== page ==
Publish to WordPress with Emacs 24 and org2blog

I’ve recently discovered the absolute joy that is writing and publishing wordpress blog posts using Emacs 24 and org2blog. Because it took me a while to get everything (including source code syntax highlighting by the WordPress SyntaxHighlighter plugin) going, I wanted to document the whole procedure step-by-step, using org2blog of course!

I’m using Emacs 24.3 (from the PPA) with Prelude on Ubuntu 12.04.4.

Installing required packages

org-mode is already installed in Emacs 24 with Prelude. However, we need to install org2blog and some extra dependencies.

M-x package-install RET xml-rpc
M-x package-install RET metaweblog
M-x package-install RET org2blog
M-x package-install RET htmlize

metaweblog and xml-rpc are two direct dependencies of org2blog. htmlize is to support the syntax highlighting of source code by SyntaxHighlighter on WordPress.

Configuring Emacs

I added the following to my ~/.emacs.d/init.el. Read the comments, copy and modify!

Note the org2blog/wp-use-sourcecode-shortcode variable: If you set this to nil, Emacs and org2blog will pre-colour your source code blocks in HTML and upload that. If you set it to 't, org2blog will make use of the SyntaxHighlighter Evolved shortcodes, meaning that the WordPress plugin, if installed and configured correctly as shown in the next section, will be used to syntax highlight.

Option 1 is the easiest and the most robust, and hence my preference, but you might prefer option 2. If you’re taking option 2, make sure that your org2blog is newer than 2014-05-26, as there was a bug in the HTML encoding of certain characters.

;; default is ~/org/ -- I'm putting orgmode's default dir with my other notes
(setq org-directory "~/sync/notes/org/")
;; and you need this, else you'll get symbol void errors when doing
;; fill paragraph
(setq org-list-allow-alphabetical t)

(require 'org2blog-autoloads)
(require 'netrc)

;; in my ~/.netrc/ I have:
;; machine wp-cpbotha login my_username password my_password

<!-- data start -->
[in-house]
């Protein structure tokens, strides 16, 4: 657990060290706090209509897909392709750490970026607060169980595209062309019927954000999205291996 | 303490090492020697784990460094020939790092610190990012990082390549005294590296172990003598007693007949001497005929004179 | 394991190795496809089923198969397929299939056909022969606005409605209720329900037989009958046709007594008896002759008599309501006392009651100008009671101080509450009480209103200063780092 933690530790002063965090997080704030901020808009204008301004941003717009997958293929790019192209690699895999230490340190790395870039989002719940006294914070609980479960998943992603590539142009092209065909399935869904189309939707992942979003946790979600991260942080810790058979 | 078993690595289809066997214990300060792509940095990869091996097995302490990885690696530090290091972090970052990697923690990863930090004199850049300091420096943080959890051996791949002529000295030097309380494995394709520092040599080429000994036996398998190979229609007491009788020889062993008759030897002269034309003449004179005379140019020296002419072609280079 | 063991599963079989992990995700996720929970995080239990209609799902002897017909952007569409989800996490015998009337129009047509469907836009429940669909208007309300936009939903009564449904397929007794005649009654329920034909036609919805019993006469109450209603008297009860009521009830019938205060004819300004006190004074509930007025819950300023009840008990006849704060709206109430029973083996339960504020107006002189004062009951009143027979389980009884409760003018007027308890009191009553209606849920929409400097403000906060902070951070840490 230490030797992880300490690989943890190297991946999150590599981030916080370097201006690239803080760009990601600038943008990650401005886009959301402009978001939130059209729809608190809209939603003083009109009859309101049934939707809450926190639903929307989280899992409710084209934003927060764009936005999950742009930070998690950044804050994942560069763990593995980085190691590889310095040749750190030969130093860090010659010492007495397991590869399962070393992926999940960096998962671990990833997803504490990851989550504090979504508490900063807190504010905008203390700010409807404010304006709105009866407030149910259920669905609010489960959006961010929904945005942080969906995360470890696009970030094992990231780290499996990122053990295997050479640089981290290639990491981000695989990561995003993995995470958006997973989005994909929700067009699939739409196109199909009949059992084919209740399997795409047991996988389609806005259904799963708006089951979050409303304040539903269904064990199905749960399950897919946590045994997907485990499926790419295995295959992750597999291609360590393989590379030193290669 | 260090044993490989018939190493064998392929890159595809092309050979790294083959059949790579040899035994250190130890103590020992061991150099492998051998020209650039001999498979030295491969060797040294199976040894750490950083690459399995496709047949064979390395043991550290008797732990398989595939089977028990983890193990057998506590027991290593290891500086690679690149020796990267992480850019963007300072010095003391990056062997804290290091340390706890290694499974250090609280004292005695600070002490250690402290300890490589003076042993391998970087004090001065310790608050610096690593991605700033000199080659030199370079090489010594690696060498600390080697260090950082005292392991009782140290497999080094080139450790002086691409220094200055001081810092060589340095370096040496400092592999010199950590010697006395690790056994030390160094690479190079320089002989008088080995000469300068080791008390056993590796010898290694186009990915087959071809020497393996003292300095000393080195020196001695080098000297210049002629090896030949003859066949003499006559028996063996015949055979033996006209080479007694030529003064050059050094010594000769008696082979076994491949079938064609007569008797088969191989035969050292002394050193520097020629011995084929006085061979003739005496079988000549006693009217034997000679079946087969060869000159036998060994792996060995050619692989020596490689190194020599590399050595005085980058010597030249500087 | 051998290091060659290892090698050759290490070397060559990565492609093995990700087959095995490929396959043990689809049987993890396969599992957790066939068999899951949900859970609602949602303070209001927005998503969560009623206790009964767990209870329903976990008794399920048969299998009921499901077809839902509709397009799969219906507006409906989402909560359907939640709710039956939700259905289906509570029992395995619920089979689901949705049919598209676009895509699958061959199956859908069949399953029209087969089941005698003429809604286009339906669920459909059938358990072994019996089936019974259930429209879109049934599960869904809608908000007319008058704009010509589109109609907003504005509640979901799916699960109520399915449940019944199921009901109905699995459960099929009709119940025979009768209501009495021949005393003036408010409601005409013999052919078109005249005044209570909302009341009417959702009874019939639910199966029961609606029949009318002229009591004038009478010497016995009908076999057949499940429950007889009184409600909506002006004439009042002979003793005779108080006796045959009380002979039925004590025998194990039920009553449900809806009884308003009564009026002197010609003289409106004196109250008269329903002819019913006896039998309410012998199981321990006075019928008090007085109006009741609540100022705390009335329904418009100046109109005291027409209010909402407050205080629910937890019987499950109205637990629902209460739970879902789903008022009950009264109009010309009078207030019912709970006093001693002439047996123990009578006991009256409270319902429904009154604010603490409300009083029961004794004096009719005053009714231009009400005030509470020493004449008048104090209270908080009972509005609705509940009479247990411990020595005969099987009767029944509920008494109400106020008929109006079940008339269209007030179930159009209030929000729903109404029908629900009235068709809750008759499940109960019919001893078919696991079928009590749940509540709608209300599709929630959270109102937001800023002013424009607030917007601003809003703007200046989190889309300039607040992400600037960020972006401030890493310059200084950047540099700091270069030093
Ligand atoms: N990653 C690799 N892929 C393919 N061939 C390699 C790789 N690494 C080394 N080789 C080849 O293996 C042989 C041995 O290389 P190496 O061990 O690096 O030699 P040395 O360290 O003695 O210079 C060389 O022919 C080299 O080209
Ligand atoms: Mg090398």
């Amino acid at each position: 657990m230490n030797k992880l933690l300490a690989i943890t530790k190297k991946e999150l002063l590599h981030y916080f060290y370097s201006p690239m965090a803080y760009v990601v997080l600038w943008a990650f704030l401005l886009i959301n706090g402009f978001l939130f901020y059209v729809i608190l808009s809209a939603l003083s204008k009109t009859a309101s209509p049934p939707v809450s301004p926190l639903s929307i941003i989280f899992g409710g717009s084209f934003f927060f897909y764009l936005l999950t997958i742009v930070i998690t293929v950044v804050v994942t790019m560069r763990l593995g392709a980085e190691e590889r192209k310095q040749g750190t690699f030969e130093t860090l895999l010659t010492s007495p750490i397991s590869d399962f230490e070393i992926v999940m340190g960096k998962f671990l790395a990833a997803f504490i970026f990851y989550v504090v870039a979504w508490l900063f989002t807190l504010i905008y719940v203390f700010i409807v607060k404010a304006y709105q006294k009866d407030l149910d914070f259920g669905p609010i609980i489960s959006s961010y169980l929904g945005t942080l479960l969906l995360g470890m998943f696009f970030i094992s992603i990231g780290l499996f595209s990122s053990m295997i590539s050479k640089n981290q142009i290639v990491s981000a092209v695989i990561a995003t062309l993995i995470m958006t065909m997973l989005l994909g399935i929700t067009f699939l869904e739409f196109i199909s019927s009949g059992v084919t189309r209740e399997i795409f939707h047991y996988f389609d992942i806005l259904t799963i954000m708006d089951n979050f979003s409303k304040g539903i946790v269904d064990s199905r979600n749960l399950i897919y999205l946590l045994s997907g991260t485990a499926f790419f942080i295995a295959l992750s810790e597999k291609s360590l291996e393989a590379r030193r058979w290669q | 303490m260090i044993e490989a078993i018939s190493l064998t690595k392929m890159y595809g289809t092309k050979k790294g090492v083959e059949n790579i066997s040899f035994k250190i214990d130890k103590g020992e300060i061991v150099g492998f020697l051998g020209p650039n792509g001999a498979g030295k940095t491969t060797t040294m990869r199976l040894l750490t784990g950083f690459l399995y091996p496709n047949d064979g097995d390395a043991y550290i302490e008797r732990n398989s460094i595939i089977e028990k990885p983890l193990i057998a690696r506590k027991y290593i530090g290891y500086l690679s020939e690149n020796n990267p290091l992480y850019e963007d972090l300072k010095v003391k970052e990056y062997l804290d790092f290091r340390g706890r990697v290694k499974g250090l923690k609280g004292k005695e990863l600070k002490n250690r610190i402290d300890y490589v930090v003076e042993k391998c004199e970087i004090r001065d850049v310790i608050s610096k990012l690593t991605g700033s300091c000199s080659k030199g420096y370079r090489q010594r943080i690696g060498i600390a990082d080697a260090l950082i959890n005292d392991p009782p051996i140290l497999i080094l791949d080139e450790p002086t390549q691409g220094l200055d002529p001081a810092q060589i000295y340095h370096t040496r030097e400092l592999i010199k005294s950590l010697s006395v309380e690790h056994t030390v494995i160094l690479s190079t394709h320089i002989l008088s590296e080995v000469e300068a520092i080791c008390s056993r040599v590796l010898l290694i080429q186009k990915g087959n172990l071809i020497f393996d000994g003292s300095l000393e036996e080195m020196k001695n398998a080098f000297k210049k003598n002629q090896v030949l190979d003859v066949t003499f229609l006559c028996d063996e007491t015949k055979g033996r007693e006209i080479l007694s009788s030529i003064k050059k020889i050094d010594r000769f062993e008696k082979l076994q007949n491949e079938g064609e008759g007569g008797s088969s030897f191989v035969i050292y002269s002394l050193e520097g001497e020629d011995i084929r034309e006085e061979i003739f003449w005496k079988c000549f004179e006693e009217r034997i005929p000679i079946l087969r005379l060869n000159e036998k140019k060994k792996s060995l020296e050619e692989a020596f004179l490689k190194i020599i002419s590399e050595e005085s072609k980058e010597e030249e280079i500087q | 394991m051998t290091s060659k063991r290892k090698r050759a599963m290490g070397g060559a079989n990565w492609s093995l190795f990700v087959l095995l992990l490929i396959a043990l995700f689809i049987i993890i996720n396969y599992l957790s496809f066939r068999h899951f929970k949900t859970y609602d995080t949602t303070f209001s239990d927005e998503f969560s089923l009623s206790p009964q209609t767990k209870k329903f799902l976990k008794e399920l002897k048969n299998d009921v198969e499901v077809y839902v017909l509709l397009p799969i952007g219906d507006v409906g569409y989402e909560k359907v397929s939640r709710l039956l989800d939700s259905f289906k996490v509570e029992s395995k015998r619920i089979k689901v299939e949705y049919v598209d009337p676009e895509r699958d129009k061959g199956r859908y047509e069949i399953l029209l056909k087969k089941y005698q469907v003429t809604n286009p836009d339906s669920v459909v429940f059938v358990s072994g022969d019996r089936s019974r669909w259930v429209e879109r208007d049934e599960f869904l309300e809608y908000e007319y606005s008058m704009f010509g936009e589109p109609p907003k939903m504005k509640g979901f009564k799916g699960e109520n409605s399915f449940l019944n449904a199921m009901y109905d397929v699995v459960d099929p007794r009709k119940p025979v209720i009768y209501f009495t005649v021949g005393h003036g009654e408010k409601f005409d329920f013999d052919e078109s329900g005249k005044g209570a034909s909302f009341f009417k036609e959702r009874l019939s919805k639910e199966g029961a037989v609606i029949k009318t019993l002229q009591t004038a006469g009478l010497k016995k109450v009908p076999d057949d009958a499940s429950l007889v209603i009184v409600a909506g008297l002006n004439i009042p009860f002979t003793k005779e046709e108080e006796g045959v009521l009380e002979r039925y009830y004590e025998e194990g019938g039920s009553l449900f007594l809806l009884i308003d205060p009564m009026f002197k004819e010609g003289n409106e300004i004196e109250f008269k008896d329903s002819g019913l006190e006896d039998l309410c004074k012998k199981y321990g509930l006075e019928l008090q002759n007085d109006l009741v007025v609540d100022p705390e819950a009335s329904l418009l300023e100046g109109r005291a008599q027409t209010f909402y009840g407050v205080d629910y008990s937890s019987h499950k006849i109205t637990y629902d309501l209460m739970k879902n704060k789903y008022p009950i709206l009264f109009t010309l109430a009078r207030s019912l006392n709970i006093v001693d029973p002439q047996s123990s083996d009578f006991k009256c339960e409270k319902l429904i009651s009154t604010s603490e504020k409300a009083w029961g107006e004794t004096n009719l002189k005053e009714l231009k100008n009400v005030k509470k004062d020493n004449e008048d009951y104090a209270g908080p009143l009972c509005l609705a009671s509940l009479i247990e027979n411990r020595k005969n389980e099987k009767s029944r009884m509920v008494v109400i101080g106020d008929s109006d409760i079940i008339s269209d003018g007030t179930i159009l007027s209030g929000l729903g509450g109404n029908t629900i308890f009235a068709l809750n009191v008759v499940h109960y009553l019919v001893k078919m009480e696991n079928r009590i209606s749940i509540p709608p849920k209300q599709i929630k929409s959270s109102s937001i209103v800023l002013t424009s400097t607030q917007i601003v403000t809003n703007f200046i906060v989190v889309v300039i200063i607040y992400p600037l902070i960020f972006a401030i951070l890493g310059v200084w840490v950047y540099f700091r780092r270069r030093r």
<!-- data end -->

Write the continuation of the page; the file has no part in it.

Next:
;; machine wp-vxlabs login my_username password my_password
;; so let's parse out each of the lines into a separate variable
(setq wp-cpbotha (netrc-machine (netrc-parse "~/.netrc") "wp-cpbotha" t))
(setq wp-vxlabs (netrc-machine (netrc-parse "~/.netrc") "wp-vxlabs" t))

;; I want to publish to both cpbotha.net and vxlabs.com
(setq org2blog/wp-blog-alist
      '(("cpbotha"
         :url "http://cpbotha.net/xmlrpc.php"
         :username (netrc-get wp-cpbotha "login")
         :password (netrc-get wp-cpbotha "password")
         :default-title "Hello World"
         :default-categories ("org2blog" "emacs")
         :tags-as-categories nil)
        ("vxlabs"
         :url "http://vxlabs.com/xmlrpc.php"
         :username (netrc-get wp-vxlabs "login")
         :password (netrc-get wp-vxlabs "password")
         :default-title "Hello World"
         :default-categories ("org2blog" "emacs"))))

;; http://blog.binchen.org/posts/how-to-use-org2blog-effectively-as-a-programmer.html
;; has half the instructions, but was missing
;; `wp-use-sourcecode-shortcode` at the time of this writing, without
;; which this does not work at all.

;; * `M-x package-install RET htmlize` is required, else you get empty
;;   code blocks https://github.com/punchagan/org2blog/blob/master/org2blog.el
;; * with wp-use-sourcecode-shortcode set to 't, org2blog will use 
;;   shortcodes, and hence the SyntaxHighlighter Evolved plugin on your blog.
;;   however, if you set this to nil, native Emacs highlighting will be used,
;;   implemented as HTML styling. Your pick!
(setq org2blog/wp-use-sourcecode-shortcode nil)
;; removed light="true"
(setq org2blog/wp-sourcecode-default-params nil)
;; target language needs to be in here
(setq org2blog/wp-sourcecode-langs
      '("actionscript3" "bash" "coldfusion" "cpp" "csharp" "css" "delphi"
        "erlang" "fsharp" "diff" "groovy" "javascript" "java" "javafx" "matlab"
        "objc" "perl" "php" "text" "powershell" "python" "ruby" "scala" "sql"
        "vb" "xml"
        "sh" "emacs-lisp" "lisp" "lua"))

;; this will use emacs syntax higlighting in your #+BEGIN_SRC
;; <language> <your-code> #+END_SRC code blocks.
(setq org-src-fontify-natively t)

Optional: Configuring your WordPress to highlight lisp code

This is only necessary if you have (setq org2blog/wp-use-sourcecode-shortcode 't), i.e. you want your Syntaxhighlighter Evolved to do the highlighting.

(Personally, I prefer to let Emacs do the highlighting, and then upload the htmlized version, i.e. my org2blog/wp-use-sourcecode-shortcode is set to nil. This configuration does not require any special wordpress syntax highlighting plugins.)

There’s a lazy hack floating around that simply uses SyntaxHighlighter Evolved’s clojure support, but this yields less pretty results.

Instead of that, we copy shBrushLisp.js (github) into your WP installation’s wp-content/plugins/syntaxhighlighter/ directory. Then edit syntaxhighlighter.php in that same directory, adding the following line with all the other third-party brush we_register_script lines:

wp_register_script('syntaxhighlighter-brush-lisp', plugins_url('shBrushLisp.js',__FILE__),array('syntaxhighlighter-core'),'1.0.0');